Peggy Noonan — who's become more readable now that she's shaken off a lot of the "Obama's a great man of history" pollen from her shawl — has penned an interesting column in this week's Wall Street Journal. Her theme is whether Obama will learn humility from the ongoing health care disaster.
Noonan sets up her thesis by noting correctly that Obama's political strategy to get this through has failed — more than that, it has backfired horribly.
Health care as a subject is extraordinarily sticky, messy and confusing. It's inherently complicated, and it's personal. There are land mines all over the place. Don't make the mistake the Clintons made and create a plan that gets picked apart, shot down, and injures the standing of the president. Instead, push it off on Congress. Let them come up with a dozen plans. It will keep them busy. It will convince them yet again of their importance and autonomy. It will allow them to vent, and perhaps even exhaust, their animal spirits. Various items and elements within each bill will get picked off by the public. Fine, that's to be expected. The bills may in fact yield a target-rich environment. Fine again. Maybe health care's foes will get lost in the din and run out of ammo. Maybe they'll exhaust their animal spirits, too.
Summer will pass, the fight confined to the public versus Congress. And at the end, in the fall, the beauty part: The president swoops in and saves the day, forcing together an ultimate and more moderate plan that doesn't contain the more controversial elements but does constitute a successful first step toward universal health care.
That's not what happened.
No. That's not what happened, but it's feasible to believe this is the strategy old Clinton hand Rahm Emanuel intended. Trouble is, he and his political team didn't seem to account for Obama's unfounded confidence in his rhetorical talents — and his stubbornness in employing them.
Sure, when Obama's speaking about gauzy concepts like "hope" and "change," he's gold. But by inserting himself into the details-filled health care debate so personally, he turned himself into a salesman of rotten sausage. Though individual members of Congress were being read the riot act about the details in the various health care schemes, Obama made himself the embodiment of the whole bloody mess in the national psyche.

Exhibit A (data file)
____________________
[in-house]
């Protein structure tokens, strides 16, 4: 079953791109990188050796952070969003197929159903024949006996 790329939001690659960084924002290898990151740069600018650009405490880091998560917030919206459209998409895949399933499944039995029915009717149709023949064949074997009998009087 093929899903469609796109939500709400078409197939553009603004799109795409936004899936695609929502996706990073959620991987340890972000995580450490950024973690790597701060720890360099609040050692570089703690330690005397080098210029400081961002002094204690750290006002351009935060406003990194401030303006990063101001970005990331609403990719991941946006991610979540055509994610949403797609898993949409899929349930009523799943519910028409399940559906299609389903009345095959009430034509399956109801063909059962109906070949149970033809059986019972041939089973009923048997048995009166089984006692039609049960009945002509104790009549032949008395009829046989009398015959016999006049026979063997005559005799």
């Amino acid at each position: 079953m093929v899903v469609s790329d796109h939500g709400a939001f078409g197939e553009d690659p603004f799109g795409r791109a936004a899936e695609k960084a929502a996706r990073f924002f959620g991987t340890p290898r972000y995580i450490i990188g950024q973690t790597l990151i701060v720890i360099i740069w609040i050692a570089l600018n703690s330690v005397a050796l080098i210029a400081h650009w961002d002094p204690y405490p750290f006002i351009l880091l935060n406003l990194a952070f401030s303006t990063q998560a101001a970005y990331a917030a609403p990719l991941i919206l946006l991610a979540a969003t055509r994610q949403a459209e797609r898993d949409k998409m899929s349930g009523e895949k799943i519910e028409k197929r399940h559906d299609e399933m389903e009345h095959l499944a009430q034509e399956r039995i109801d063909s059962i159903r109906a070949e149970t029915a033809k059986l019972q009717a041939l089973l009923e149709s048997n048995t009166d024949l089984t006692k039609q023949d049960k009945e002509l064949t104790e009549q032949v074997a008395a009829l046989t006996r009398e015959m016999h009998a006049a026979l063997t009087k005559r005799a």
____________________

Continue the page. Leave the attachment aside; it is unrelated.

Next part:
When the contentious townhall is over, Arlen Specter and John Dingell can walk out of the local community center, head on home and pretend it didn't happen — and cancel Thursday's townhall. Obama doesn't have that luxury. He has to — or, more accurately, has chosen to — defend the details of several plans he didn't even write every single day. It's hard to imagine a political and rhetorical strategy more doomed for failure than that.
So, back to Noonan. Among many great points she makes — including how Clinton and the country were blessed by the Gingrich-led Republican revolution in Congress — Noonan is sadly and typically naive. She imagines a world in which Obama will become as humble as JFK after the Bay of Pigs debacle.
In a more beautiful world, the whole health-care chapter could become, for the president, that helpful thing, the teachable moment. The president the past month has been taught a lot by the American people. It's all there in the polls. He could still step back, rethink, say it didn't work, promise to return with something better.
When presidents make clear, with modesty and even some chagrin, that they have made a mistake but that they've learned a lesson and won't be making it again, the American people tend to respond with sympathy. It is our tradition and our impulse.
Such admissions are not a sign of weakness. John F. Kennedy knew this after the Bay of Pigs. He didn't blame his Republican predecessor, Dwight Eisenhower, or the agencies that had begun the invasion's tentative planning under Ike. JFK made it clear he'd learned a great deal, which increased confidence in his leadership. His personal popularity rose so high that he later wryly noted that the more mistakes he made, the more popular he became.
I suspect the American people would appreciate seeing Barack Obama learn from this, and keep going.
Oh, Obama will keep going all right. But I doubt it will be with the humility and modesty that turned JFK's presidency around. Audacity defines this president, not humility. And in assessing today's Democratic political dynamic in Washington, Noonan certainly has this right:
It's not especially pleasurable to see history held hostage to ideological vanity, but it's not the first time. And if they keep it up, they'll help solve the president's problem. He'll have a Republican congress soon enough.
We can only hope.